I ... entered the poem of life, whose purpose is ... simply to witness the beauties of the world,
to discover the many forms that love can take. (Barabara Blackman in 'Glass After Glass')

These poems are works in progress and may be updated without notice. Nevertheless copyright applies to all writings here and all photos (which are either my own or used with permission). Thank you for your comments. I read and appreciate them all, and reply here to specific points that seem to need it — or as I have the leisure. Otherwise I reciprocate by reading and commenting on your blog posts as much as possible.

25 October 2014

Posing Nude

1.

When I was 25,
newly divorced
and needing cash

three friends
all artists
became my helpers.

First I posed just for them 
to get comfortable,
to find out if I’d like it,
to see if I’d be any good.

They taught me the tricks:
strike a pose suggesting movement
(more interesting)
but distribute your weight
so it’s balanced;

shift your weight
subtly, infinitesimally,
if you go numb;

wear your robe between poses;
rest between poses;
insist on a heater if it’s cold.

Surprisingly, I loved it.
Briefly, was the highest-paid
artist’s model in Melbourne —
until the next husband
wanted exclusive views.

2.

At 45,
plump mother of schoolboys,
I reclaimed an old identity.

An artist friend,
a neighbour,
became my recruiter

for the new life drawing group,
old hands and beginners both,
at the Community Centre.

I gave it a try
to see if I still could
(it’s harder work than you’d think,
stressing the body in various ways:
legs, back, arms;
cold, stiffness, pain)
and to find out if I’d still like it.

Yes to both questions, but
the long, reclining poses
became my forté now,
easier to hold
gentler on the body
and just as interesting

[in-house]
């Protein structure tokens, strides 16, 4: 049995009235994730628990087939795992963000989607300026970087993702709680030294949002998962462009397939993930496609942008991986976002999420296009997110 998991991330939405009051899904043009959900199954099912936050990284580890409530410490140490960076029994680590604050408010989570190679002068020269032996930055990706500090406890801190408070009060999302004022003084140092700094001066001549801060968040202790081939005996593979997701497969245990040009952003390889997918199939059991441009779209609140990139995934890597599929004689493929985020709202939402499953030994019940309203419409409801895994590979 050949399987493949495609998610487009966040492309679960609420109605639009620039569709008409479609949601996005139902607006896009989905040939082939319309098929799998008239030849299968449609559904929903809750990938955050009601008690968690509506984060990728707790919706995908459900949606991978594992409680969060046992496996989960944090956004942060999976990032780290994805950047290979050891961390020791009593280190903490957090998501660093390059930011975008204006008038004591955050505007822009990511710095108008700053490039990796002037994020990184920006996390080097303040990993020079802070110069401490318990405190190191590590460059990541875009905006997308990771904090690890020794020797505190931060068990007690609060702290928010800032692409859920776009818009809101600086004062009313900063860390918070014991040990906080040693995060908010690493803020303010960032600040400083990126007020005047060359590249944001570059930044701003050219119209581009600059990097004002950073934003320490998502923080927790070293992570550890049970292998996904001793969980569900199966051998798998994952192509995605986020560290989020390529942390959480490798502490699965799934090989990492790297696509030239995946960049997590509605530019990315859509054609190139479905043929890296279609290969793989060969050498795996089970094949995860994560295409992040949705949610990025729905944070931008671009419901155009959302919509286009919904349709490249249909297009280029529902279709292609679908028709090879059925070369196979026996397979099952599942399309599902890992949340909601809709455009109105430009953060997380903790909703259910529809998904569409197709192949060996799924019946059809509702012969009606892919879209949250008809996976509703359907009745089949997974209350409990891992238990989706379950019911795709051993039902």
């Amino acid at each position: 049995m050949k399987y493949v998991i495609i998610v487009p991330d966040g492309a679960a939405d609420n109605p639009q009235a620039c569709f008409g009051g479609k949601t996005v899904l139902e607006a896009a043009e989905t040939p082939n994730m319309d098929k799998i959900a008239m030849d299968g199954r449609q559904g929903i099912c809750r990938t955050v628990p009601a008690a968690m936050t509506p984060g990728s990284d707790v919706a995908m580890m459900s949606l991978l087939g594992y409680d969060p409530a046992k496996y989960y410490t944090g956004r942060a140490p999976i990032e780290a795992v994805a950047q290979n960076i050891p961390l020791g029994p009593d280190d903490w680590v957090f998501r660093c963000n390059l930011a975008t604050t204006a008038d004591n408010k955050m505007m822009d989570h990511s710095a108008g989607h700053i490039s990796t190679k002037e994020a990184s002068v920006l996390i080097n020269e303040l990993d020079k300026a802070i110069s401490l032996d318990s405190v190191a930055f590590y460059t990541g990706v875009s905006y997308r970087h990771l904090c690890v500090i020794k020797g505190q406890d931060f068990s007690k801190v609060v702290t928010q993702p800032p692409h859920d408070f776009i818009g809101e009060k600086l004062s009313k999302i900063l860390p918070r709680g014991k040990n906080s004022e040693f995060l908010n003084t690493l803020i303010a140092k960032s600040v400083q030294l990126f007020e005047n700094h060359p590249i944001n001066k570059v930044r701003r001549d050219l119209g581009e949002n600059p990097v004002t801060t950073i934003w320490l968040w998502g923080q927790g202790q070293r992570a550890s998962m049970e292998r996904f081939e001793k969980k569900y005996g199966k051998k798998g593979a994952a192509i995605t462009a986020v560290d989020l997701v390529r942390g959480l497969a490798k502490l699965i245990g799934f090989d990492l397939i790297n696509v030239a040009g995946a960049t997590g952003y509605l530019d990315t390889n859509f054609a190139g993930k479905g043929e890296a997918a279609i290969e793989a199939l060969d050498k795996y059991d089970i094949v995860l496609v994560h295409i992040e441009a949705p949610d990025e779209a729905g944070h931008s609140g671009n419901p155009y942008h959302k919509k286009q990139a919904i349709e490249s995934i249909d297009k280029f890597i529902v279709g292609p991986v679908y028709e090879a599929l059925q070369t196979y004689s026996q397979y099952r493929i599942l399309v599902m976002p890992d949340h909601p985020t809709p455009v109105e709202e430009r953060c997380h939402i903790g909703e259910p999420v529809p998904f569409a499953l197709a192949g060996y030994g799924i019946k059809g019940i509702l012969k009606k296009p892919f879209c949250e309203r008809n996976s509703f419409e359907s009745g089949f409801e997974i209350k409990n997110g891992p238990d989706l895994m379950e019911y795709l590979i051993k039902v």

if the sketchers found their own angles.
(My friend liked to draw my face.)

The second husband
was less possessive by now!
Decided to be proud of me instead.
But then we moved away
and that was the end of that.

3.

I’m 75.
You must be joking!
Well yes, it is a joke
but one with serious purpose.

There’s Leigh, Helen,
Delaina and me
four friends
four poets
four collaborators.

Who came up with this idea first?
That we celebrate and promote
the paperback version
of our new book
by posing naked with copies?
I forget, but my guess
is probably either Leigh or Helen.

Leigh kicked it off:
abundant flesh behind
four fanned-out copies;
otherwise dressed
only in a huge smile.

This wasn’t the sort of thing
Delaina had ever done
or contemplated doing,
but she did. Part of the group,
she said, and therefore game.

Side-on, with leather jacket
draped over the far shoulder,
the book in front of the near;
and, I do believe, an eyelash flutter.

Helen’s away,
we’ll have to await
her no doubt brilliant
exposure on her return.

Meanwhile, me.
Yes, I did say 75.
Living alone
without a photographer.
Oh I know,
my massage therapist.
She sees me naked anyway.
But she’s booked solid,
can’t allot extra time.

OK, put the hard word on a friend.
Practise at home first
in front of the full-length mirror.
Hmm, hafta use two books
to sneakily push up
as well as cover the tits.
Decide the angle.
Maybe one book, open?

At friend’s house, she poses me
in front of the drawn blind
(in case of nosey neighbours).
I do the tit-push with two books,
I do the tit-push with one,
I let some flesh peek around the sides,
almost expose a nipple.

We examine the first results.
'I look ... low,' I say.
'I wouldn’t worry,' she tells me.
'Lots of young girls too
look just like that.'

But when I get home,
I realise what’s really wrong:
too much boob, not enough book.
I resort to my last option: selfies
with the Photobooth on my laptop.

I cart it around the house
to find a neutral background
without mess, ornaments,
pictures on walls,
or dangling clown puppets
growing out of my head.

I hold the book high this time —
never mind proving my cleavage —
and try for the right expression.
The wink looks gross,
the smile forced,
the calm face elderly.
I settle on a pursed-lip smirk.

And there I am, depicted
visibly naked again
(without visible rude bits).
Artistry it ain’t,
but this might have been
my hardest
as well as my last,
and — good heavens! —
my most widely-seen
nude pose.



















31 Poems in 31 Days (Poewar / Writer's Resource Center). Prompt: Do something that scares you just a little, and write about it.